The highly anticipated second series of A Discovery of Witches has finally arrived! Before the first season of the television series had come out – it already got renewed for the following two series. Not just for the one immediately following, and then, as many companies do, wait again to see the response to the second series before greenlighting the final installment that will be season three. Of course, fans were thrilled to hear that they were definitely going to get the entire series with no threat of it not being renewed to capture the last of the trilogy on screen.
What is slightly different about the television series is that when Matthew and Diana disappear, with Peter Knox and Satu about to break into their house. They arrive in and inspect the bedroom, sensing that magic has just taken place, and knowing that they were in that spot in the room moments, ago. One queries whether the sense they feel is from a cloaking spell before they suspect the truth, Timewalking.
In the novel, they have no knowledge or even speculation that Diana is a Timewalker until the third book. But back to our first episode in this delightful new time period. Of course, Deborah Harkness being an American scholar and historian – the details that are woven into the books and the television adaptation are incredibly beguiling. Even the slow pace detail of Diana getting dressed in the correct attire, the close-up shots of the corsets the bum roll, even the positioning of the neck roll.
For Diana, a historian, meeting Lord Henry Percy, Sir Walter Raleigh, and Kit Marlowe in the flesh, excitement doesn’t quite cover it. Though of course, tortured Kit is anything but friendly to Diana, being that his affection for Matthew is powerful. The concept of Retrogression is definitely at the crux of the beginning of this series. Though Baldwin had warned Diana that her Matthew won’t be the same back in time that he is with her in the present. Diana, and the audience thinking Matthew above those kinds of regressions. Retrogression is the process of returning to an earlier state, typically a worse one. ) Turns out that even Matthew DeClermont isn’t above falling prey to such troubles.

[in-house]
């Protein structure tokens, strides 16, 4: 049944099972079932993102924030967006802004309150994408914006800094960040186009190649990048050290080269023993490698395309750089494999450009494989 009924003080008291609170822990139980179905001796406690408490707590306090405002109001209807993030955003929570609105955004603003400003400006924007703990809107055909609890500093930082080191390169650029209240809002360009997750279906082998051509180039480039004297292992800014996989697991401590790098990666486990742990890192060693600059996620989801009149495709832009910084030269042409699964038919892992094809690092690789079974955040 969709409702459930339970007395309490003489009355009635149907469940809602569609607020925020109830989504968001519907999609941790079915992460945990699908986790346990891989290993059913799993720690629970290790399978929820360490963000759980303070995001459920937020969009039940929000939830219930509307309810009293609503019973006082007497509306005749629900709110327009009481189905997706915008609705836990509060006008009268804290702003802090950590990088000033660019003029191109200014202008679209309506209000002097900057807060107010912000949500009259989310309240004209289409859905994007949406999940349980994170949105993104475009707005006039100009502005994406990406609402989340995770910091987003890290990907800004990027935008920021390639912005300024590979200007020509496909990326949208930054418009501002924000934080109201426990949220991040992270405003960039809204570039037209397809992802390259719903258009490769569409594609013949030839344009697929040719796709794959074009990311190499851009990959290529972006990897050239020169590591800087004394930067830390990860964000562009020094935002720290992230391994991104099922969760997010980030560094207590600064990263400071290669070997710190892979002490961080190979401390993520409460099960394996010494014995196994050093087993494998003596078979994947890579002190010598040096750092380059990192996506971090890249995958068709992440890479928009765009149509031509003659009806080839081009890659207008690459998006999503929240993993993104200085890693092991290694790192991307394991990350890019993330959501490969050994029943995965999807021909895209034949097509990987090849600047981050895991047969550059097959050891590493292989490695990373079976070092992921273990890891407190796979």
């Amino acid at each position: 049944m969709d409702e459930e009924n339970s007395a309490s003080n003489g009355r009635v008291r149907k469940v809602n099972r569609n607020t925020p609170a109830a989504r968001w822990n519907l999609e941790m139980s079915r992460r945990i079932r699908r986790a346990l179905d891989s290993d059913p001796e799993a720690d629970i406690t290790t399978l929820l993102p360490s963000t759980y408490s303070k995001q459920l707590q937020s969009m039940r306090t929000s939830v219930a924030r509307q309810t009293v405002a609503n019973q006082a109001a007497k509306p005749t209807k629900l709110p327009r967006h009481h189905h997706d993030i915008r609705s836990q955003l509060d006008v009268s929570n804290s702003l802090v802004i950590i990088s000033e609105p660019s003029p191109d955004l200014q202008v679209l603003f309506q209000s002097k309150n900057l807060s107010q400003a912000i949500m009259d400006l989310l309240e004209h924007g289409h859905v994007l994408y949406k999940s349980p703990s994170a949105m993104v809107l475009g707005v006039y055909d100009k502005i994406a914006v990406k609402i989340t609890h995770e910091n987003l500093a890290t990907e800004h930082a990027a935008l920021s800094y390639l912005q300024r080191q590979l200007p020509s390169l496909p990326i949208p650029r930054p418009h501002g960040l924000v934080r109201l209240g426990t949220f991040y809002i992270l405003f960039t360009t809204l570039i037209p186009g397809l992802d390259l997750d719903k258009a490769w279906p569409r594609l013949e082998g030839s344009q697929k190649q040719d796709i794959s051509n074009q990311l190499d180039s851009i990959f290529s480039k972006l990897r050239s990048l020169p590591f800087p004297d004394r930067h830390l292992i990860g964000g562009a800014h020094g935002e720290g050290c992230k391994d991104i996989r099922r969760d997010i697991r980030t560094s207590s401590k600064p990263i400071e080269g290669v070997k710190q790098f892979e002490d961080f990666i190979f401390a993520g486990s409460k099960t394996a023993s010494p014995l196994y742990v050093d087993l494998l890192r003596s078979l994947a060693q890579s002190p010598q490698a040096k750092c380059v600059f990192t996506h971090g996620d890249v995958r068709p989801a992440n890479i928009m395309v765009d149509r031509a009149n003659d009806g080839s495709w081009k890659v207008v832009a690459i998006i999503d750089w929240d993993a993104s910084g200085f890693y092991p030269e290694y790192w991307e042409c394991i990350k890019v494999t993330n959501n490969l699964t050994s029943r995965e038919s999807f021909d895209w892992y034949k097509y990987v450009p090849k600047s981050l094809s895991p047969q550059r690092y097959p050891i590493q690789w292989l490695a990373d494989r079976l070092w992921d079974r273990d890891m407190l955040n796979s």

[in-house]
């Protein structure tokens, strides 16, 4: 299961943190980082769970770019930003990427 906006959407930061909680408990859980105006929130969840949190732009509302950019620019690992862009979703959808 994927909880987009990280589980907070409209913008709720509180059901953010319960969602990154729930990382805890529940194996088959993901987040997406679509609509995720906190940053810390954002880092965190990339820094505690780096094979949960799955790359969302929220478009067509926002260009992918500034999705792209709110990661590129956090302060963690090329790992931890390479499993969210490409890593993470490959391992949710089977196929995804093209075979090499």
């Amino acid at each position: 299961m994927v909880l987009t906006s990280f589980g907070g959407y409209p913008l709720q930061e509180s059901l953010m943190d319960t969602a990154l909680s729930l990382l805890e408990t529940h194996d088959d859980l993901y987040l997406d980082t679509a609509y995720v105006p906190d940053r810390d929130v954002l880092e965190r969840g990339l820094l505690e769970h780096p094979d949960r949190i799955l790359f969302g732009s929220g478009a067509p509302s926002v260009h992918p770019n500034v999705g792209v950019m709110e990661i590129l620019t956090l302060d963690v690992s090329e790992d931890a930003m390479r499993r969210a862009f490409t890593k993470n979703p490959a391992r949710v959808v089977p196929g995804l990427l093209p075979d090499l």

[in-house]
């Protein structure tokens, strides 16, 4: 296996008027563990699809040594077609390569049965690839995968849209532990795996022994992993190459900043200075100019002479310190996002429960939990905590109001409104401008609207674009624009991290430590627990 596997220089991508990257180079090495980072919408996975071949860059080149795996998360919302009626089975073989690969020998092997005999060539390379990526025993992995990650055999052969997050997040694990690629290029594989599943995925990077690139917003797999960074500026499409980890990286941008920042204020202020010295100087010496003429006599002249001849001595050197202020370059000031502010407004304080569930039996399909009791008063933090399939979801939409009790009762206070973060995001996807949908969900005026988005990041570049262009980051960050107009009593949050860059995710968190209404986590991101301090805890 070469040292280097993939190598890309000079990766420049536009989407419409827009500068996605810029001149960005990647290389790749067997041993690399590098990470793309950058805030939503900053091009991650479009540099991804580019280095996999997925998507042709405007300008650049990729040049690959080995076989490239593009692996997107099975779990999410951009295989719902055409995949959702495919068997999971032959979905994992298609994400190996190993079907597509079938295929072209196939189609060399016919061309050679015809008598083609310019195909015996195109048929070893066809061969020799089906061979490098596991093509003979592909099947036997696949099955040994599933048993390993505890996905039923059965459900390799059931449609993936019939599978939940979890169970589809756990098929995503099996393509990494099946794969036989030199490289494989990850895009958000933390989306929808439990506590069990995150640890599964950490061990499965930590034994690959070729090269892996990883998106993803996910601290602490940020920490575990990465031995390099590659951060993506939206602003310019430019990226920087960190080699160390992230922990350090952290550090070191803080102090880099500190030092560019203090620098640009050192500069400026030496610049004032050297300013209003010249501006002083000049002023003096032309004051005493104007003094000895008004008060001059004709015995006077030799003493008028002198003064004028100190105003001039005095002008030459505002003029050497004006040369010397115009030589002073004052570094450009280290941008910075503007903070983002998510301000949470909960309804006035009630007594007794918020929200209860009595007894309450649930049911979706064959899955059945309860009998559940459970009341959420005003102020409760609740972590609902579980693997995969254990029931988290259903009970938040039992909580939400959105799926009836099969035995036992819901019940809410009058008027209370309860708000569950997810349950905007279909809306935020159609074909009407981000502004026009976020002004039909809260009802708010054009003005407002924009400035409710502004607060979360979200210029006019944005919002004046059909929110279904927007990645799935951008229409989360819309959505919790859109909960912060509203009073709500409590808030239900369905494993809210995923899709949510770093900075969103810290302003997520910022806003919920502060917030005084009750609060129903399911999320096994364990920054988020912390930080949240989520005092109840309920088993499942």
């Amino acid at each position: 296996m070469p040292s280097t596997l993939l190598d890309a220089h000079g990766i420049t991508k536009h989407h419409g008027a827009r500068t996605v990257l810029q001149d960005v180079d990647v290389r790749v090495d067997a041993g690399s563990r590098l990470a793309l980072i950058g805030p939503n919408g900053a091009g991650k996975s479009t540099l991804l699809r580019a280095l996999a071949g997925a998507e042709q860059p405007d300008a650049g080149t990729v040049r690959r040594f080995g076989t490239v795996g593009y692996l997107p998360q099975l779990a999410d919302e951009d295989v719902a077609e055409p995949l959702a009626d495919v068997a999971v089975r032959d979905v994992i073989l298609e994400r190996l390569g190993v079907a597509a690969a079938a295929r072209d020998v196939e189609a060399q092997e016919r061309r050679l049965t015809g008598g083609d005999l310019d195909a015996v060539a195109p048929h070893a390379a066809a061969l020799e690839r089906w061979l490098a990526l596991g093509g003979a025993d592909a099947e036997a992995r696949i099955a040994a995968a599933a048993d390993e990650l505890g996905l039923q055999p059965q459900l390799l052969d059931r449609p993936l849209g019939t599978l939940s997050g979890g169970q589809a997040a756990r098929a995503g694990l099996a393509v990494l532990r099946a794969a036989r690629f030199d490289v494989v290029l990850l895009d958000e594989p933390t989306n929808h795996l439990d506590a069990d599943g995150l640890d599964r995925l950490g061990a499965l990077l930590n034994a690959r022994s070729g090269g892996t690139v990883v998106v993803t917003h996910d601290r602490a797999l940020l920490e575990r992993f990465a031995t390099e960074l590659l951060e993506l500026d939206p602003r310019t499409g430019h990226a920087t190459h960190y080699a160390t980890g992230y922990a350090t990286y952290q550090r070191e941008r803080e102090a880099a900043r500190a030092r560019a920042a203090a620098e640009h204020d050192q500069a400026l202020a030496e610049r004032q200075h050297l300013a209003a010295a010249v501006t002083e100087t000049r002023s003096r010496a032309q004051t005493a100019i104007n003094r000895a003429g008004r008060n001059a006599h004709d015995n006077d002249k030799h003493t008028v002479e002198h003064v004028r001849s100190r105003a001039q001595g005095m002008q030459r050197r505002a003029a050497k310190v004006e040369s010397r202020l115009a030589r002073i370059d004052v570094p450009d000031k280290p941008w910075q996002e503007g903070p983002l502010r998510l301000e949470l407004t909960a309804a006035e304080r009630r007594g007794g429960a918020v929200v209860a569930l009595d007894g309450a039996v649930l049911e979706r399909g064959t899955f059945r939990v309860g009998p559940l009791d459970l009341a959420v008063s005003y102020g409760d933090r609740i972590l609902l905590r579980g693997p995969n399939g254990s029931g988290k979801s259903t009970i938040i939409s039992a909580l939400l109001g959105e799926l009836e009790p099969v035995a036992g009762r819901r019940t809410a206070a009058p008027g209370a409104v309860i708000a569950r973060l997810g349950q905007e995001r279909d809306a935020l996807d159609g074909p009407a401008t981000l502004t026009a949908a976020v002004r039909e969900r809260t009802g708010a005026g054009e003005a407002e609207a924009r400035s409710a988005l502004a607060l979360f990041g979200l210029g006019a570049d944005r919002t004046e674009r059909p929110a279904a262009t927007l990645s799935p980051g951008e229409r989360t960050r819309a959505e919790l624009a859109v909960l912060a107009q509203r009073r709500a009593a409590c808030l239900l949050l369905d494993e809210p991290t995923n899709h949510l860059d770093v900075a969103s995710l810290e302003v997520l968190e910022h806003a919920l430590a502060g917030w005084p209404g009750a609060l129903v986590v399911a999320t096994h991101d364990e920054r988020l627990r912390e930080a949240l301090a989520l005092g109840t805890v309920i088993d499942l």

What intrigued me most and captured my every bit of attention in this episode, was Diana’s private conversation with Kit Marlowe beside the fireplace. The cinematographers have not lost their spark, the scenery of sets of Elizabethan London entrancing its audiences perfectly. That feeling of listening to a diabolical conversation or speech that literally lifts the hairs on your arms was something that was apparent in spades during their talk.
Kit – “If you are sincere in your affection then you deserve a warning. Your Matthew is different. Gentler, I think. Being back here, wearing the cloak of his old self, will change him. His work, his enemies, even his allies. By the end of it, he will not be your Matthew any longer. I have seen Matthew at his worst, and I fear you are out of your depth.
Diana – With respect, you don’t know me.
Kit – “When you met him, he singled you out. You were entirely uncommon. Exceptional in a way that he could not define. And although there was a darkness in him it was somehow as though you had always known him. The way he talked it was as if all those many lifetimes he’d lived before were just marking time. Until he met you.”
Another moment that inspired this feeling and fascination was watching Sophie’s ancestor sit down with Diana to assess her in terms of her power. Asking Diana to perform basic tests all witches should be able to accomplish. Unsurprisingly, she fails at this, (anyone who’s read the novels won’t find this a surprise…) But then in an attempt to light the wick on a candle, she turns fresh and perfectly ripe pears and watch them endure the course of time and it begins to mold, the powers of life and death it appears are making an appearance.
I had been hoping for a more spectacular display of powers now that we’re diving into the second season, but like the time period that we have found ourselves in, Delayed Gratification could be a tool being utilized on us, the audience. That, and making us feel like we’ve to work for it, won’t just be doled out on request. All in all, an intriguing pilot for this season. We’ll be keen to see what happens in the next installation.